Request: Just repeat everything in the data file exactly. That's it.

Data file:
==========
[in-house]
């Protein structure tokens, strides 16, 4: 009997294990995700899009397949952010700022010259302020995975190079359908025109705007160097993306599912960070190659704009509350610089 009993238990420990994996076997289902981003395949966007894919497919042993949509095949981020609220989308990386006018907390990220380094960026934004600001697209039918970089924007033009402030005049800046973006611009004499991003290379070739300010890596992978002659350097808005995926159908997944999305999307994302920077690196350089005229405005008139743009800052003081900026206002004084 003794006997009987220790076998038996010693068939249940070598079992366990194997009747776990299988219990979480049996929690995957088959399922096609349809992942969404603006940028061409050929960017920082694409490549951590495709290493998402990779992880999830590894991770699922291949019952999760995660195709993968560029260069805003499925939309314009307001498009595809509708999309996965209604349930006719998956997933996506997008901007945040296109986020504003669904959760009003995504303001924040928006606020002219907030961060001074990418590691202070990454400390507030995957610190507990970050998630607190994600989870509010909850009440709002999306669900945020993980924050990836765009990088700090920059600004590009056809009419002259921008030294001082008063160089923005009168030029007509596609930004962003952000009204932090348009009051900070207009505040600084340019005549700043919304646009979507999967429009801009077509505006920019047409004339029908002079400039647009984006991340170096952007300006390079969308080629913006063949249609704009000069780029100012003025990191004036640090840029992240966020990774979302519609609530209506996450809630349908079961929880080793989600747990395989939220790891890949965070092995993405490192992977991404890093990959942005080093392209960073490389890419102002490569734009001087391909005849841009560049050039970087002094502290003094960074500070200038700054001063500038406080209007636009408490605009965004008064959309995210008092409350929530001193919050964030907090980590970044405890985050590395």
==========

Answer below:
[in-house]
């Protein structure tokens, strides 16, 4: 009997294990995700899009397949952010700022010259302020995975190079359908025109705007160097993306599912960070190659704009509350610089 009993238990420990994996076997289902981003395949966007894919497919042993949509095949981020609220989308990386006018907390990220380094960026934004600001697209039918970089924007033009402030005049800046973006611009004499991003290379070739300010890596992978002659350097808005995926159908997944999305999307994302920077690196350089005229405005008139743009800052003081900026206002004084 003794006997009987220790076998038996010693068939249940070598079992366990194997009747776990299988219990979480049996929690995957088959399922096609349809992942969404603006940028061409050929960017920082694409490549951590495709290493998402990779992880999830590894991770699922291949019952999760995660195709993968560029260069805003499925939309314009307001498009595809509708999309996965209604349930006719998956997933996506997008901007945040296109986020504003669904959760009003995504303001924040928006606020002219907030961060001074990418590691202070990454400390507030995957610190507990970050998630607190994600989870509010909850009440709002999306669900945020993980924050990836765009990088700090920059600004590009056809009419002259921008030294001082008063160089923005009168030029007509596609930004962003952000009204932090348009009051900070207009505040600084340019005549700043919304646009979507999967429009801009077509505006920019047409004339029908002079400039647009984006991340170096952007300006390079969308080629913006063949249609704009000069780029100012003025990191004036640090840029992240966020990774979302519609609530209506996450809630349908079961929880080793989600747990395989939220790891890949965070092995993405490192992977991404890093990959942005080093392209960073490389890419102002490569734009001087391909005849841009560049050039970087002094502290003094960074500070200038700054001063500038406080209007636009408490605009965004008064959309995210008092409350929530001193919050964030907090980590970044405890985050590395």